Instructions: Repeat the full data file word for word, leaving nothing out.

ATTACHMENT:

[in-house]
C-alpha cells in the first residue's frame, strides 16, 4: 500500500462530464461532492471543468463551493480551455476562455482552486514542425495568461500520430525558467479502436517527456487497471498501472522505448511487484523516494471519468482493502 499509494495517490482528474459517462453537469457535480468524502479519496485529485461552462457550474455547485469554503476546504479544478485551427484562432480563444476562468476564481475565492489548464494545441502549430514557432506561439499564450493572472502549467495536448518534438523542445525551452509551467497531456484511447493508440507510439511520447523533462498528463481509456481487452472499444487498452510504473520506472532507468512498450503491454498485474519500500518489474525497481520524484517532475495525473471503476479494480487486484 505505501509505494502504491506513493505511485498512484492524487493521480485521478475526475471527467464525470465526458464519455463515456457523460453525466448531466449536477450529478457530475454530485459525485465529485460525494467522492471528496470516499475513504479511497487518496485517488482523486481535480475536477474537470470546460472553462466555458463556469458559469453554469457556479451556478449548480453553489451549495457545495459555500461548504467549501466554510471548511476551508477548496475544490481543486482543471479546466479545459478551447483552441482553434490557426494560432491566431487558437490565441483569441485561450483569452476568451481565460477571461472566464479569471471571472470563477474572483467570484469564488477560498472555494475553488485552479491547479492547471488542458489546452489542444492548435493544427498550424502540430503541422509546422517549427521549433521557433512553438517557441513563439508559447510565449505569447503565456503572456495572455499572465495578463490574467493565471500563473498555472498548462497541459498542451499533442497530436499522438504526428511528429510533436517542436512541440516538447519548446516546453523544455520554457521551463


[in-house]
C-alpha cells in the first residue's frame, strides 16, 4: 500500500462530464461532492471543468463551493480551455476562455482552486514542425495568461500520430525558467479502436517527456487497471498501472522505448511487484523516494471519468482493502 499509494495517490482528474459517462453537469457535480468524502479519496485529485461552462457550474455547485469554503476546504479544478485551427484562432480563444476562468476564481475565492489548464494545441502549430514557432506561439499564450493572472502549467495536448518534438523542445525551452509551467497531456484511447493508440507510439511520447523533462498528463481509456481487452472499444487498452510504473520506472532507468512498450503491454498485474519500500518489474525497481520524484517532475495525473471503476479494480487486484 505505501509505494502504491506513493505511485498512484492524487493521480485521478475526475471527467464525470465526458464519455463515456457523460453525466448531466449536477450529478457530475454530485459525485465529485460525494467522492471528496470516499475513504479511497487518496485517488482523486481535480475536477474537470470546460472553462466555458463556469458559469453554469457556479451556478449548480453553489451549495457545495459555500461548504467549501466554510471548511476551508477548496475544490481543486482543471479546466479545459478551447483552441482553434490557426494560432491566431487558437490565441483569441485561450483569452476568451481565460477571461472566464479569471471571472470563477474572483467570484469564488477560498472555494475553488485552479491547479492547471488542458489546452489542444492548435493544427498550424502540430503541422509546422517549427521549433521557433512553438517557441513563439508559447510565449505569447503565456503572456495572455499572465495578463490574467493565471500563473498555472498548462497541459498542451499533442497530436499522438504526428511528429510533436517542436512541440516538447519548446516546453523544455520554457521551463